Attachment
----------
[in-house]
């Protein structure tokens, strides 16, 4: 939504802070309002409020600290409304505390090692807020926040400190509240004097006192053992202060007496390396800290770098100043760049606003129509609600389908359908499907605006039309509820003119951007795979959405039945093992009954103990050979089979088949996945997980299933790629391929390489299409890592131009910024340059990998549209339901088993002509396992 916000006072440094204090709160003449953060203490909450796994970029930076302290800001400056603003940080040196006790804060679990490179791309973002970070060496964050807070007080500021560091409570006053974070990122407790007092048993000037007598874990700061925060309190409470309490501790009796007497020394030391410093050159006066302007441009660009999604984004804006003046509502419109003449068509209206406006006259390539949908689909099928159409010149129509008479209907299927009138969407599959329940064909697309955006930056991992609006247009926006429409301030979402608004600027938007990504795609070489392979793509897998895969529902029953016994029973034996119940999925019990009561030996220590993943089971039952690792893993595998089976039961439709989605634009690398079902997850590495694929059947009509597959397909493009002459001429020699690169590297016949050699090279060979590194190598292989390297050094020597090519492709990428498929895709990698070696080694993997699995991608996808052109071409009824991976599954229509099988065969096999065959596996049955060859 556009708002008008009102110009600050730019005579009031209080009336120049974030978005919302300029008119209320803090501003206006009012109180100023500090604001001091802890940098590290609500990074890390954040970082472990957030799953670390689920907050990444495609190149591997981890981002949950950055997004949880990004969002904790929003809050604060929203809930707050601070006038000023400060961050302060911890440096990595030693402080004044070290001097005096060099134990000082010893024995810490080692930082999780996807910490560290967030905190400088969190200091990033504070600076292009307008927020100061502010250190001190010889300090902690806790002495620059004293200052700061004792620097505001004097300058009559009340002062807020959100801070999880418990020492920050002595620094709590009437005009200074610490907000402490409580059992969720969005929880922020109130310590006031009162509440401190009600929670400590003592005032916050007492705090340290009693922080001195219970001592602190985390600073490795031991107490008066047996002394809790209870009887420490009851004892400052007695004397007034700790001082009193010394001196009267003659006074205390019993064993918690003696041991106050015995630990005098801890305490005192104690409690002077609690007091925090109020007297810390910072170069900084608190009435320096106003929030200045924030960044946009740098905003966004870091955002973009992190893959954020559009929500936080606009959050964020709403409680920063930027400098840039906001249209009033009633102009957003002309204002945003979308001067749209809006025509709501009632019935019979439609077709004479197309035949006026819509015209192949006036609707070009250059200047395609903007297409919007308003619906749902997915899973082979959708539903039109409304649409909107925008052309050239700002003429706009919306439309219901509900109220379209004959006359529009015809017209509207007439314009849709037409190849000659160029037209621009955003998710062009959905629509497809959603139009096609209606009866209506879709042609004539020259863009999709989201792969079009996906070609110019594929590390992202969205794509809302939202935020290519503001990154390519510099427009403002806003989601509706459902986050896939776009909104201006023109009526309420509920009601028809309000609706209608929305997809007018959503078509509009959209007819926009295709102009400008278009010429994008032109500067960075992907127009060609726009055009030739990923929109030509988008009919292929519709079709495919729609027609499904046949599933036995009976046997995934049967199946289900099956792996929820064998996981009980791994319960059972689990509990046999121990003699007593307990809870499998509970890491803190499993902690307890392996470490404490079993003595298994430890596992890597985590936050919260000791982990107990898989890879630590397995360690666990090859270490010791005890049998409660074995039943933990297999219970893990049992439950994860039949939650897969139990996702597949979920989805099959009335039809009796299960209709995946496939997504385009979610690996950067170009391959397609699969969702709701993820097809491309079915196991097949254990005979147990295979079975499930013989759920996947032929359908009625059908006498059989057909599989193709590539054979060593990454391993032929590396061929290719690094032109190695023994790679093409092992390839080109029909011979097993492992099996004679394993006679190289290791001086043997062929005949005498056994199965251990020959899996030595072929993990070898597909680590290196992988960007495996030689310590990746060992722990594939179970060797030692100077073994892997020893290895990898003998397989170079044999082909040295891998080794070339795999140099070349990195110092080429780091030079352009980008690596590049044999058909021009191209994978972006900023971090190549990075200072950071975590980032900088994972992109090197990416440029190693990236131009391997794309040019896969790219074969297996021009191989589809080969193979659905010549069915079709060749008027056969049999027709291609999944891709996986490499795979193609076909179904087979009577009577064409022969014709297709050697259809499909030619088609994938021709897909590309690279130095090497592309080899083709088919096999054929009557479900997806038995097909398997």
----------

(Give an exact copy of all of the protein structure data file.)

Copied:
[in-house]
């Protein structure tokens, strides 16, 4: 939504802070309002409020600290409304505390090692807020926040400190509240004097006192053992202060007496390396800290770098100043760049606003129509609600389908359908499907605006039309509820003119951007795979959405039945093992009954103990050979089979088949996945997980299933790629391929390489299409890592131009910024340059990998549209339901088993002509396992 916000006072440094204090709160003449953060203490909450796994970029930076302290800001400056603003940080040196006790804060679990490179791309973002970070060496964050807070007080500021560091409570006053974070990122407790007092048993000037007598874990700061925060309190409470309490501790009796007497020394030391410093050159006066302007441009660009999604984004804006003046509502419109003449068509209206406006006259390539949908689909099928159409010149129509008479209907299927009138969407599959329940064909697309955006930056991992609006247009926006429409301030979402608004600027938007990504795609070489392979793509897998895969529902029953016994029973034996119940999925019990009561030996220590993943089971039952690792893993595998089976039961439709989605634009690398079902997850590495694929059947009509597959397909493009002459001429020699690169590297016949050699090279060979590194190598292989390297050094020597090519492709990428498929895709990698070696080694993997699995991608996808052109071409009824991976599954229509099988065969096999065959596996049955060859 556009708002008008009102110009600050730019005579009031209080009336120049974030978005919302300029008119209320803090501003206006009012109180100023500090604001001091802890940098590290609500990074890390954040970082472990957030799953670390689920907050990444495609190149591997981890981002949950950055997004949880990004969002904790929003809050604060929203809930707050601070006038000023400060961050302060911890440096990595030693402080004044070290001097005096060099134990000082010893024995810490080692930082999780996807910490560290967030905190400088969190200091990033504070600076292009307008927020100061502010250190001190010889300090902690806790002495620059004293200052700061004792620097505001004097300058009559009340002062807020959100801070999880418990020492920050002595620094709590009437005009200074610490907000402490409580059992969720969005929880922020109130310590006031009162509440401190009600929670400590003592005032916050007492705090340290009693922080001195219970001592602190985390600073490795031991107490008066047996002394809790209870009887420490009851004892400052007695004397007034700790001082009193010394001196009267003659006074205390019993064993918690003696041991106050015995630990005098801890305490005192104690409690002077609690007091925090109020007297810390910072170069900084608190009435320096106003929030200045924030960044946009740098905003966004870091955002973009992190893959954020559009929500936080606009959050964020709403409680920063930027400098840039906001249209009033009633102009957003002309204002945003979308001067749209809006025509709501009632019935019979439609077709004479197309035949006026819509015209192949006036609707070009250059200047395609903007297409919007308003619906749902997915899973082979959708539903039109409304649409909107925008052309050239700002003429706009919306439309219901509900109220379209004959006359529009015809017209509207007439314009849709037409190849000659160029037209621009955003998710062009959905629509497809959603139009096609209606009866209506879709042609004539020259863009999709989201792969079009996906070609110019594929590390992202969205794509809302939202935020290519503001990154390519510099427009403002806003989601509706459902986050896939776009909104201006023109009526309420509920009601028809309000609706209608929305997809007018959503078509509009959209007819926009295709102009400008278009010429994008032109500067960075992907127009060609726009055009030739990923929109030509988008009919292929519709079709495919729609027609499904046949599933036995009976046997995934049967199946289900099956792996929820064998996981009980791994319960059972689990509990046999121990003699007593307990809870499998509970890491803190499993902690307890392996470490404490079993003595298994430890596992890597985590936050919260000791982990107990898989890879630590397995360690666990090859270490010791005890049998409660074995039943933990297999219970893990049992439950994860039949939650897969139990996702597949979920989805099959009335039809009796299960209709995946496939997504385009979610690996950067170009391959397609699969969702709701993820097809491309079915196991097949254990005979147990295979079975499930013989759920996947032929359908009625059908006498059989057909599989193709590539054979060593990454391993032929590396061929290719690094032109190695023994790679093409092992390839080109029909011979097993492992099996004679394993006679190289290791001086043997062929005949005498056994199965251990020959899996030595072929993990070898597909680590290196992988960007495996030689310590990746060992722990594939179970060797030692100077073994892997020893290895990898003998397989170079044999082909040295891998080794070339795999140099070349990195110092080429780091030079352009980008690596590049044999058909021009191209994978972006900023971090190549990075200072950071975590980032900088994972992109090197990416440029190693990236131009391997794309040019896969790219074969297996021009191989589809080969193979659905010549069915079709060749008027056969049999027709291609999944891709996986490499795979193609076909179904087979009577009577064409022969014709297709050697259809499909030619088609994938021709897909590309690279130095090497592309080899083709088919096999054929009557479900997806038995097909398997």